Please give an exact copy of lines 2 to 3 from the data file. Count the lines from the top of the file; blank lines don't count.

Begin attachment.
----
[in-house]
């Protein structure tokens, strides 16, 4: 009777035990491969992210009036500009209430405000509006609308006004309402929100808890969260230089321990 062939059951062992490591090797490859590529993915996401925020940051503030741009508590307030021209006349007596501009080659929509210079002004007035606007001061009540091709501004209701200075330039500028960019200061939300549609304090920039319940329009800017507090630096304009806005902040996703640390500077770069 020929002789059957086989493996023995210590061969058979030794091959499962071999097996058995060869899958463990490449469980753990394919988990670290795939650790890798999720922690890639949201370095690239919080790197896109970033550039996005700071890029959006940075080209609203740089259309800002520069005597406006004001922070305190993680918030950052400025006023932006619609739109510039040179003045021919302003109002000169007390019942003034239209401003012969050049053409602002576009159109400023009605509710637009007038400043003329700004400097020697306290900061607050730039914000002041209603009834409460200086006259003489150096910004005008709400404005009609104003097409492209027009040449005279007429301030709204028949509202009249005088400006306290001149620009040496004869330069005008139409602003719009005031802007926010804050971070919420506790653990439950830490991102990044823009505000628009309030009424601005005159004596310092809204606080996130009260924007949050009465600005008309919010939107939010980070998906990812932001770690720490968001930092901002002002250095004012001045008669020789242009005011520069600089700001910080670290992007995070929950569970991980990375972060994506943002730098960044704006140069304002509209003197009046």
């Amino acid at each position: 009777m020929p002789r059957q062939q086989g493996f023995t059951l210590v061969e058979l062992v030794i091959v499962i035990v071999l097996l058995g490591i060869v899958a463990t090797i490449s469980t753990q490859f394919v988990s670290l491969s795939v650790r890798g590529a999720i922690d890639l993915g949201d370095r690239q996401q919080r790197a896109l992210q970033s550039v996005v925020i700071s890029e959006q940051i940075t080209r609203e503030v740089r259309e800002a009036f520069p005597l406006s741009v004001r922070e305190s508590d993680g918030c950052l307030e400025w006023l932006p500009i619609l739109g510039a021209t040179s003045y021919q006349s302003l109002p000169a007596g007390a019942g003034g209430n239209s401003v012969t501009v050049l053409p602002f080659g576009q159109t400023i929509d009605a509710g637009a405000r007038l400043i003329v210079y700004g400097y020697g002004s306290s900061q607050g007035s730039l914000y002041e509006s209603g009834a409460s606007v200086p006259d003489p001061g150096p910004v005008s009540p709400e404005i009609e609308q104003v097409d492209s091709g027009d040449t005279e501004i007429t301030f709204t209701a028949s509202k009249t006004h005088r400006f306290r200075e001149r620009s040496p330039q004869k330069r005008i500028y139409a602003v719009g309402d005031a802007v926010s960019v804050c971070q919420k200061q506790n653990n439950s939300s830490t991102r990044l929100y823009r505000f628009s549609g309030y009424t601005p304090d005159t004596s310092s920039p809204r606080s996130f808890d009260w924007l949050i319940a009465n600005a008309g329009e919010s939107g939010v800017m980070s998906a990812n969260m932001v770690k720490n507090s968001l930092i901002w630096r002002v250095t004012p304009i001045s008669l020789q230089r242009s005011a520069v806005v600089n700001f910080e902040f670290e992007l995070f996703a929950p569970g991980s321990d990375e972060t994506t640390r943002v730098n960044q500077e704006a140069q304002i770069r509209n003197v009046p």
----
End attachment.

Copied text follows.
């Protein structure tokens, strides 16, 4: 009777035990491969992210009036500009209430405000509006609308006004309402929100808890969260230089321990 062939059951062992490591090797490859590529993915996401925020940051503030741009508590307030021209006349007596501009080659929509210079002004007035606007001061009540091709501004209701200075330039500028960019200061939300549609304090920039319940329009800017507090630096304009806005902040996703640390500077770069 020929002789059957086989493996023995210590061969058979030794091959499962071999097996058995060869899958463990490449469980753990394919988990670290795939650790890798999720922690890639949201370095690239919080790197896109970033550039996005700071890029959006940075080209609203740089259309800002520069005597406006004001922070305190993680918030950052400025006023932006619609739109510039040179003045021919302003109002000169007390019942003034239209401003012969050049053409602002576009159109400023009605509710637009007038400043003329700004400097020697306290900061607050730039914000002041209603009834409460200086006259003489150096910004005008709400404005009609104003097409492209027009040449005279007429301030709204028949509202009249005088400006306290001149620009040496004869330069005008139409602003719009005031802007926010804050971070919420506790653990439950830490991102990044823009505000628009309030009424601005005159004596310092809204606080996130009260924007949050009465600005008309919010939107939010980070998906990812932001770690720490968001930092901002002002250095004012001045008669020789242009005011520069600089700001910080670290992007995070929950569970991980990375972060994506943002730098960044704006140069304002509209003197009046």
């Amino acid at each position: 009777m020929p002789r059957q062939q086989g493996f023995t059951l210590v061969e058979l062992v030794i091959v499962i035990v071999l097996l058995g490591i060869v899958a463990t090797i490449s469980t753990q490859f394919v988990s670290l491969s795939v650790r890798g590529a999720i922690d890639l993915g949201d370095r690239q996401q919080r790197a896109l992210q970033s550039v996005v925020i700071s890029e959006q940051i940075t080209r609203e503030v740089r259309e800002a009036f520069p005597l406006s741009v004001r922070e305190s508590d993680g918030c950052l307030e400025w006023l932006p500009i619609l739109g510039a021209t040179s003045y021919q006349s302003l109002p000169a007596g007390a019942g003034g209430n239209s401003v012969t501009v050049l053409p602002f080659g576009q159109t400023i929509d009605a509710g637009a405000r007038l400043i003329v210079y700004g400097y020697g002004s306290s900061q607050g007035s730039l914000y002041e509006s209603g009834a409460s606007v200086p006259d003489p001061g150096p910004v005008s009540p709400e404005i009609e609308q104003v097409d492209s091709g027009d040449t005279e501004i007429t301030f709204t209701a028949s509202k009249t006004h005088r400006f306290r200075e001149r620009s040496p330039q004869k330069r005008i500028y139409a602003v719009g309402d005031a802007v926010s960019v804050c971070q919420k200061q506790n653990n439950s939300s830490t991102r990044l929100y823009r505000f628009s549609g309030y009424t601005p304090d005159t004596s310092s920039p809204r606080s996130f808890d009260w924007l949050i319940a009465n600005a008309g329009e919010s939107g939010v800017m980070s998906a990812n969260m932001v770690k720490n507090s968001l930092i901002w630096r002002v250095t004012p304009i001045s008669l020789q230089r242009s005011a520069v806005v600089n700001f910080e902040f670290e992007l995070f996703a929950p569970g991980s321990d990375e972060t994506t640390r943002v730098n960044q500077e704006a140069q304002i770069r509209n003197v009046p």